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Should investment integration headaches scupper a takeover?
by Danielle Levy on Mar 13, 2014 at 12:14
His sentiments are echoed by Sanlam Private Investments’ (SPI) CIO Richard Champion, who said in his experience, deals had not been done as a result of the underlying investment process of a target.
‘I can think of an example where there was a particular style of investment sold to the client base. Although the principals in the business were keen to do the deal, one of the things we felt was that clients had been sold something that was too distinct from what we offered.’
With this in mind, SPI makes sure a target has sufficient buy-in to its centralised proposition from the outset. ‘Otherwise you can end up in endless battles,’ Champion said. ‘As the acquirer you need to be careful in your due diligence that the buyer accepts the centralised proposition. We have plenty of leeway within our system, which is necessary as clients are different.’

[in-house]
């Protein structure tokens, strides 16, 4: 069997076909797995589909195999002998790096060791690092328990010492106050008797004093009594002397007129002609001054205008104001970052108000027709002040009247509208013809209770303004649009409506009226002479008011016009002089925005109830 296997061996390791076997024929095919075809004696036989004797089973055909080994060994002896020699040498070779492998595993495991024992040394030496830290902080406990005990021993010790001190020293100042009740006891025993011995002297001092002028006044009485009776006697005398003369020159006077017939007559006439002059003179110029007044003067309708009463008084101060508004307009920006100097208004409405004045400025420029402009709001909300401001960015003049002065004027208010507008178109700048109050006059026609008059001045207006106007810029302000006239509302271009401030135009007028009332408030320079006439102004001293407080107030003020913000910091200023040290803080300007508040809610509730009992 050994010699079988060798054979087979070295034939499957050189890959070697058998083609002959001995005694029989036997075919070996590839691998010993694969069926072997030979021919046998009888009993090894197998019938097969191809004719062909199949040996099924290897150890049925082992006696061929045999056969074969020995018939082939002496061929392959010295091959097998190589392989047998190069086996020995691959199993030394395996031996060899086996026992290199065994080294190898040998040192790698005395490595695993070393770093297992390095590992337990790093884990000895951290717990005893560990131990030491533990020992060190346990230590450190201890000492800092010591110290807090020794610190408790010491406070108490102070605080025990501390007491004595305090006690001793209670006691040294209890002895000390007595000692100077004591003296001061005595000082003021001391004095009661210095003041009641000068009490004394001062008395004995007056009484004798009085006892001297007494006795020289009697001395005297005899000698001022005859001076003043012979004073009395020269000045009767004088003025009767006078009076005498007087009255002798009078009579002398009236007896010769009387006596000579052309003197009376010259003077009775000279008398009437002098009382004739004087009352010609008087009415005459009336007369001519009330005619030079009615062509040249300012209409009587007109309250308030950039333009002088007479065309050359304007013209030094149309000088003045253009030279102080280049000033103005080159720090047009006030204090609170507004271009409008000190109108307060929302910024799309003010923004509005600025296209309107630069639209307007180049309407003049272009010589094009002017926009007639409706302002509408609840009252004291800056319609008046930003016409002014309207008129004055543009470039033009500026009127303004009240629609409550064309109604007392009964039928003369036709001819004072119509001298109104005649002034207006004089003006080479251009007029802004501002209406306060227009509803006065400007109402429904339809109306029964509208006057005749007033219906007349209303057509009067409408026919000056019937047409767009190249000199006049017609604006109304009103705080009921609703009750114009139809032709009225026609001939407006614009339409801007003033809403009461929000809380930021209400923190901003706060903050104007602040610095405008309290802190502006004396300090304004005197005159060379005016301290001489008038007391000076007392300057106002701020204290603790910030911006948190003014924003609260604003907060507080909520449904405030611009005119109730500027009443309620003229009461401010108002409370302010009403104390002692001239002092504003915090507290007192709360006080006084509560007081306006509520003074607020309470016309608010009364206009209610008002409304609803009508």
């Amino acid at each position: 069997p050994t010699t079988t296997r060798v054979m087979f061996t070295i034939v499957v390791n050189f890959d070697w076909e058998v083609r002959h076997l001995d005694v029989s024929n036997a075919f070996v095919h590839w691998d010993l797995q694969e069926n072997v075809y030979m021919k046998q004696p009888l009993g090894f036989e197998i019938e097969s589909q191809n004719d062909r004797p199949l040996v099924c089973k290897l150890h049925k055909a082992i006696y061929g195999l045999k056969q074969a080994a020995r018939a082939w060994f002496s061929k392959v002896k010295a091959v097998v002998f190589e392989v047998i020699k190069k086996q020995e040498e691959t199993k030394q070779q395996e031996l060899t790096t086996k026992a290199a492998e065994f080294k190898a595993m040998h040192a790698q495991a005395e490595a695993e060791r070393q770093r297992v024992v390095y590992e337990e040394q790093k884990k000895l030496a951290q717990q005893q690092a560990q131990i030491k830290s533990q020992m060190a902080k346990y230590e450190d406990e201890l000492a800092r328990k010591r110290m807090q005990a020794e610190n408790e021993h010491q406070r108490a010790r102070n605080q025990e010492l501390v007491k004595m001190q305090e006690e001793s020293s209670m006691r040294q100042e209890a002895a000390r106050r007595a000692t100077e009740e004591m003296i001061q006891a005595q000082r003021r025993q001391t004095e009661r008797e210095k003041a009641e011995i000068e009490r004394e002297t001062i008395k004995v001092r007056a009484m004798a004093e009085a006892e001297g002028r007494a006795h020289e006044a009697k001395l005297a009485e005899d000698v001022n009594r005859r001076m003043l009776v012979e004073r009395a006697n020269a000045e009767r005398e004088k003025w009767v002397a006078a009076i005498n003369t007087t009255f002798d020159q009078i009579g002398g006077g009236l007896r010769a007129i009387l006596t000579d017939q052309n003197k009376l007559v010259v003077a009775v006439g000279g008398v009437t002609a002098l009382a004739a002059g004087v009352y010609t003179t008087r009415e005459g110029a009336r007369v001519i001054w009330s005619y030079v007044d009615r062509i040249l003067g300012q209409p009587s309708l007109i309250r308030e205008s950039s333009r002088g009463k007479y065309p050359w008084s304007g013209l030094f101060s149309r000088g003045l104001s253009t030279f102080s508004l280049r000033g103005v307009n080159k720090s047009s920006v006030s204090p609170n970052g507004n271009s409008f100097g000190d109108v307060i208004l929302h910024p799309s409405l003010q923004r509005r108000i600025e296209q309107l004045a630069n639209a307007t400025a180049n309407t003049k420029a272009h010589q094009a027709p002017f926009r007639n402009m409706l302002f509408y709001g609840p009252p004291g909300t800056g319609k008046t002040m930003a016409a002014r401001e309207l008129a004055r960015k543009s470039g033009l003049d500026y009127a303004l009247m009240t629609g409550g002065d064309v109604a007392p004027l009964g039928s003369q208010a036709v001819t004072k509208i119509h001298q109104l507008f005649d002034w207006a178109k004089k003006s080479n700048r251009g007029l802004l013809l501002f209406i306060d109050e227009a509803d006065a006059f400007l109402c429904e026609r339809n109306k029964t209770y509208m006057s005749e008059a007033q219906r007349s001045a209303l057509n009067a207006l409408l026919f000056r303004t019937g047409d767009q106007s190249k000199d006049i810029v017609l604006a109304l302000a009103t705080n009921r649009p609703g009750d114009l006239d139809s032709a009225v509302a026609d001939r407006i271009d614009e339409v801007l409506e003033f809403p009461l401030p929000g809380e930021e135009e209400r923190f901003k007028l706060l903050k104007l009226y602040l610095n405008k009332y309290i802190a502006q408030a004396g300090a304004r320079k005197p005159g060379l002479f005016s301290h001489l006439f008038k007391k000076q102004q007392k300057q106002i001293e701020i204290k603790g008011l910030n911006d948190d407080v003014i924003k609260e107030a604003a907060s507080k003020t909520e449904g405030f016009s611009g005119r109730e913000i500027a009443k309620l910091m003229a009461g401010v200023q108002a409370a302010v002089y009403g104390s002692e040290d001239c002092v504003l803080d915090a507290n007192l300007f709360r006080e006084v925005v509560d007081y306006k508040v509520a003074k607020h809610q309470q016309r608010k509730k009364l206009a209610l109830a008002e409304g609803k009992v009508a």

The firm runs a centralised process with recommended buy lists and senior managers are given autonomy to then build portfolios according to client objectives.
‘From our perspective I should stress that one of the good things about buying businesses is keeping an open mind. You can pick up positive things from the businesses you buy, for example the asset classes they are looking at or the way they communicate with clients,’ he said.
‘Ultimately, you need to have an overriding discipline. You can’t run three to four investment processes within one business. It is not cost-effective in this world.’
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